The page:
In addition to the low percentage of repayment (12.4%) and the fact that only a three-year plan was being proposed, Provident's primary objection to the proposed plan is that the debtors' lack of good faith was demonstrated by the attempt to convert from Chapter 7 immediately after the debt to Provident was declared to be nondischargeable. After review of the bankruptcy court's findings with regard to each of these objections, we conclude that the district court was correct in its ruling that the findings were not clearly erroneous. We will discuss each of these components of Provident's "good faith" objection separately.
In Deans, this court expressly rejected grafting a per se rule of substantial payment onto the good faith requirement. The bankruptcy court in the instant case stated that, "in the context of what [the debtors] own, what they earn, and what they are paying back, ... a 12 percent return on this is not all that bad." Provident nowhere presented any evidence that the debtors could reasonably afford to pay a greater percentage, and we are not prepared to say that a 12% payment plan is per se insufficient.
Neither does the debtors' choice of a three-year repayment schedule, coupled with the relatively low repayment percentage, compel a finding of bad faith. Upon a showing of cause, the court may approve a payment plan over a period longer than three years, but only up to a maximum of five years. 11 U.S.C. § 1322(c). We agree with the district court that the bankruptcy court adequately weighed this factor under the "totality of circumstances" presented. The debtors' apparent failure to seek an extension beyond three years does not overcome the other indicia of good faith.
Provident's primary attack on the debtor's good faith concerns the nondischargeability ruling in the prior Chapter 7 case. While the pre-filing conduct giving rise to nondischargeability is a relevant factor in the good faith inquiry, nondischargeability standing alone is an insufficient basis upon which to find a lack of good faith. Neufield, 794 F.2d at 152. The bankruptcy court noted that the Chapter 7 dischargeability dispute was "a very close case." Given the trial court's own evaluation of that case and the relatively technical nature of the violation, the pre-filing conduct does not negate those other factors tending to support a finding of good faith.1 We hold, then, that the finding that the plan was proposed in good faith was not clearly erroneous.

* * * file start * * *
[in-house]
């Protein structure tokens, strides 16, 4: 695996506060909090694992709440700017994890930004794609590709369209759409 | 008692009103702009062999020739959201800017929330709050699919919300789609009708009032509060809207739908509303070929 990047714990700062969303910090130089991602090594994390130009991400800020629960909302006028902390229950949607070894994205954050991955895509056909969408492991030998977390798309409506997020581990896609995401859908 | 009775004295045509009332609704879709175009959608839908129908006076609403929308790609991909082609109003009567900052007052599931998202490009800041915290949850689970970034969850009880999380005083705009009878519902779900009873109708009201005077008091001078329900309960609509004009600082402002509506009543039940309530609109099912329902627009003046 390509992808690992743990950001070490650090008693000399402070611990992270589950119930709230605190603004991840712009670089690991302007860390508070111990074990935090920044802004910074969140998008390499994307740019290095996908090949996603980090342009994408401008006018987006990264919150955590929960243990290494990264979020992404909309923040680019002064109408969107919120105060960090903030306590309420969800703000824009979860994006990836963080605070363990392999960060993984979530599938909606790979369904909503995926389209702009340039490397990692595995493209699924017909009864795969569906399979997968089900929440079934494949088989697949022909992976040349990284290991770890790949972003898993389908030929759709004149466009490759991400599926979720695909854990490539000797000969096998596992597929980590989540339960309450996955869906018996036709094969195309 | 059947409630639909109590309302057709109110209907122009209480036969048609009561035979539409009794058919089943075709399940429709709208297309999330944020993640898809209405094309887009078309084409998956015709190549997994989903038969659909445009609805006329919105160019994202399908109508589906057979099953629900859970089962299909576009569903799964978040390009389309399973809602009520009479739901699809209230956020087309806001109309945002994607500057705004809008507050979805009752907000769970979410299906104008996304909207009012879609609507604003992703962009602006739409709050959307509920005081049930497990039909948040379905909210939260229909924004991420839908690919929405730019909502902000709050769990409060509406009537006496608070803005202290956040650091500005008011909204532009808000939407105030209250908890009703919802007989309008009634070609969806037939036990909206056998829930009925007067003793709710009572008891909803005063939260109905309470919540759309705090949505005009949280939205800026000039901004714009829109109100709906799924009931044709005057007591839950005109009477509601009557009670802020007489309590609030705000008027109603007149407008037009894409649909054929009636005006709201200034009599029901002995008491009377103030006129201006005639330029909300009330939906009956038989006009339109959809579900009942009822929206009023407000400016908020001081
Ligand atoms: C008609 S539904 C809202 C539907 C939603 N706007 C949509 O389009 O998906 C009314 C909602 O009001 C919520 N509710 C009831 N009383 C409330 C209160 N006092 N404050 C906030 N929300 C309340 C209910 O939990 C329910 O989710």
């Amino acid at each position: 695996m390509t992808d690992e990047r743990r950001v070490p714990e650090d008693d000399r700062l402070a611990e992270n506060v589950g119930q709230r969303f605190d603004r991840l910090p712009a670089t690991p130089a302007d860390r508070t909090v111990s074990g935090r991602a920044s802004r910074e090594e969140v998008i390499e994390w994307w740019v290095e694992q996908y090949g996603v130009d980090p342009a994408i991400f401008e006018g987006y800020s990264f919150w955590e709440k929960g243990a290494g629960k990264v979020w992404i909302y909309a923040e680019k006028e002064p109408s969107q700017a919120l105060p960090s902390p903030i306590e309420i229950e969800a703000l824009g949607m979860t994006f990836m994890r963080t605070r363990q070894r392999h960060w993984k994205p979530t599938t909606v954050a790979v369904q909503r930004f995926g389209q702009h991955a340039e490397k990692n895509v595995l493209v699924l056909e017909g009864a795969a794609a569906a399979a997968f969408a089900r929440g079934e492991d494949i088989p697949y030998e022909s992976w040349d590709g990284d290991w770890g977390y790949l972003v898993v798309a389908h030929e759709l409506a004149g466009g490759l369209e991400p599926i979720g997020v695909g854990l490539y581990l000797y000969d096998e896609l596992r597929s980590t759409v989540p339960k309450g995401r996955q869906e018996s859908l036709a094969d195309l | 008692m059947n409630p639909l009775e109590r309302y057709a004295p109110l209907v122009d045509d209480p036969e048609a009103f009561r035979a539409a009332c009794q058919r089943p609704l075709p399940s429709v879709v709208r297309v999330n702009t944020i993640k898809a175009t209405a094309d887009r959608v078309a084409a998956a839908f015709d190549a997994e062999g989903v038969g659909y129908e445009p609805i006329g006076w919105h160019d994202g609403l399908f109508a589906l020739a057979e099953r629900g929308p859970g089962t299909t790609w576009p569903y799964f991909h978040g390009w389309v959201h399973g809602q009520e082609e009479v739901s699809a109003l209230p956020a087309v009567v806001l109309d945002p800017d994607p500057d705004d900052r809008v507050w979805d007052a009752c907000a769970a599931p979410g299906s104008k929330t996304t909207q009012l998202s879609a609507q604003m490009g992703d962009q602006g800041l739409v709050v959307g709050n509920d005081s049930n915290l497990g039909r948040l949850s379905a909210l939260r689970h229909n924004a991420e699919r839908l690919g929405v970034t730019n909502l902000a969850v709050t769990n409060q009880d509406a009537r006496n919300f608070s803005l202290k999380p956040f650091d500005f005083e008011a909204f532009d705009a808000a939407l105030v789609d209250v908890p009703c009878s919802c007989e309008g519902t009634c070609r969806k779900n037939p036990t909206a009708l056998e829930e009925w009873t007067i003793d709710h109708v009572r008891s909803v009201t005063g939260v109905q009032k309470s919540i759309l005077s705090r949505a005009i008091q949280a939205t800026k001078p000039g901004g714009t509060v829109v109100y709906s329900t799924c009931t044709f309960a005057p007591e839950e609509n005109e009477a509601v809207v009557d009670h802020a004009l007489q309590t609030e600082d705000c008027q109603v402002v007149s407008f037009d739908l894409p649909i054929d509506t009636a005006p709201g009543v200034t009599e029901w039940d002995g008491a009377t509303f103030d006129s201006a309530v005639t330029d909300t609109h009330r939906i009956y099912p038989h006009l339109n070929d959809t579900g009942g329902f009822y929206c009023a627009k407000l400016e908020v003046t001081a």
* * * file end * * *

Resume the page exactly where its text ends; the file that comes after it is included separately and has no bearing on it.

The second prong of Provident's objection to the plan is that it does not comply with the statutory requirement that the unsecured creditors receive as much under a Chapter 13 plan as they would have received in a Chapter 7 liquidation. 11 U.S.C. § 1325(a) (4). This issue centers on the value placed on the real estate by the debtors and the bankruptcy court's acceptance of such value. Provident points to recent loan applications in which the Hubbards placed a value on their real estate in the $60,000-$65,000 range.2 However, the bankruptcy court stated that the valuation in a loan application is not determinative and does not foreclose the debtors from assigning a lower value later on. In any event, Provident failed to rebut the debtors' valuation through an appraisal. Therefore, the bankruptcy court did not clearly err in accepting this valuation.
The district court noted several factors tending to support the bankruptcy court's "good faith" determination: both debtors had obtained stable employment; both had apparently been honest in their statements of income and expenses; neither had been involved in prior bankruptcy proceedings; and there appeared to be no unusual problems facing them
In their petition, the debtors listed the value of their real property as $40,000. This value, after subtraction of outstanding mortgages and exemptions, would leave no economic value for unsecured creditors